Ancient Aegean: c. 2700-1200 B.C.E.

19th century archaeologists sought evidence for Homer’s epic poems. Instead they uncovered the bronze-age art of the Cycladic islands (in the Aegean Sea), the Minoans (on Crete), and the Mycenaeans (on the Greek mainland).

The archaeological site of Knossos (on the island of Crete) —traditionally called a palace—is the second most popular tourist attraction in all of Greece.

The Palace at Knossos (Crete)

"Spring Fresco (detail)," Building Complex Delta, room delta 2, west wall, Akrotiri, Thera (Santorini), Greece
Hidden under volcanic ash for millennia, the beautiful frescoes in the houses of Akrotiri were recently unearthed.

Akrotiri, Thera

Male harp player from Keros (detail)
Modern artists fell in the love with these abstract 5000 year old sculptures—but what was their real meaning?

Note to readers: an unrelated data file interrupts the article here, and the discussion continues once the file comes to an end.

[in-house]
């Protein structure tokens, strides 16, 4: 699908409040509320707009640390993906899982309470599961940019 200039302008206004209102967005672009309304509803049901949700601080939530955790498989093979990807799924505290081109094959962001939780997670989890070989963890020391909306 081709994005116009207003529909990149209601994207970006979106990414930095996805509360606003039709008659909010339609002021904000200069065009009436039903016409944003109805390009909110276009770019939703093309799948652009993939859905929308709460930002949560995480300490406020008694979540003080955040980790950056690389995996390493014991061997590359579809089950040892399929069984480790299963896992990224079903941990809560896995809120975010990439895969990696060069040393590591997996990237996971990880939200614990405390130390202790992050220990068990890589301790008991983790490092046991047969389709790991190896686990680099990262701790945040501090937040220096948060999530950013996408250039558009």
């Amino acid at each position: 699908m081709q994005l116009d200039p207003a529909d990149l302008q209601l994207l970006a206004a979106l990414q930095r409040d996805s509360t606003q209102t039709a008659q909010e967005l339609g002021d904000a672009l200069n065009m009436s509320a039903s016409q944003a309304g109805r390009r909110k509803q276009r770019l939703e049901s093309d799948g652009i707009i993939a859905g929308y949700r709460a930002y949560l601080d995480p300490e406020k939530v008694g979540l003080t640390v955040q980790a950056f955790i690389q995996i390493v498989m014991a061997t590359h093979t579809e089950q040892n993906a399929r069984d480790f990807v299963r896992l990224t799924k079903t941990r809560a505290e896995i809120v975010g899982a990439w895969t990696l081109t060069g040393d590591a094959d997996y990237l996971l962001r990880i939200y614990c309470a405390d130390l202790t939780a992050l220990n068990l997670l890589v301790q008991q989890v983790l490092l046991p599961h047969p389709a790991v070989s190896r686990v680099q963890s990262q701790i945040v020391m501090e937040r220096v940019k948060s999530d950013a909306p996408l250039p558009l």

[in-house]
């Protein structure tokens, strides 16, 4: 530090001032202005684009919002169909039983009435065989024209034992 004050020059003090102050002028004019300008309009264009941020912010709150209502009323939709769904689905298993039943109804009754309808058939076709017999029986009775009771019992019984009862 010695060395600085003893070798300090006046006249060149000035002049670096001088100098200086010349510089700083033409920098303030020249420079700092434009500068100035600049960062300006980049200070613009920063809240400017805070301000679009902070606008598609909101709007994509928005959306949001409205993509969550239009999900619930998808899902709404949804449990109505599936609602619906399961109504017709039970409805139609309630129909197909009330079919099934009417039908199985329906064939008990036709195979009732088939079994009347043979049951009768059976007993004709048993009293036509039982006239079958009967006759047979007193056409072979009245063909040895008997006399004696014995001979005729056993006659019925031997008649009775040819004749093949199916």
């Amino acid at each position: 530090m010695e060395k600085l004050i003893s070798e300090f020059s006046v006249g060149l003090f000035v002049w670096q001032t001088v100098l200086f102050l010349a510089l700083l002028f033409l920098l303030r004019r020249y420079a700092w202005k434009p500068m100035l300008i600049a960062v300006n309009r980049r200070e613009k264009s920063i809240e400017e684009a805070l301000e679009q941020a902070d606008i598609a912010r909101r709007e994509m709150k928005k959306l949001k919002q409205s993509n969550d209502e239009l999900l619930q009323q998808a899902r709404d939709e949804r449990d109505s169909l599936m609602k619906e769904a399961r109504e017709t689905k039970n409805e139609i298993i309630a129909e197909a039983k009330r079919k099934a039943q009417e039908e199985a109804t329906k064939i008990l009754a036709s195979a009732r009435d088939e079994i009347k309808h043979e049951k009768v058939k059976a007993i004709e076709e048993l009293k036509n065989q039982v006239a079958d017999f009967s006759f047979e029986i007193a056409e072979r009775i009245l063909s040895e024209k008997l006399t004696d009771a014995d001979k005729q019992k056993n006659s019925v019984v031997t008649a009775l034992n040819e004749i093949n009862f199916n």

Male Harp Player from Keros

Mask of Agamemnon
“I have gazed into the face of Agamemnon,” boasted the man who discovered it—but is it really the Homeric hero?

Mask of Agamemnon

Interior view of lintel and relieving triangle, Treasury of Atreus Treasury of Atreus, c. 1300-1250 B.C.E., Mycenae, Greece
Below the great citadel of Mycenae, a passage into a hillside leads to a massive beehive-shaped tomb.

The Treasury of Atreus

Approaching Mycenae was awe inspiring: a massive hill, walls of enormous stones, and the fearsome Lion Gate.

Lion Gate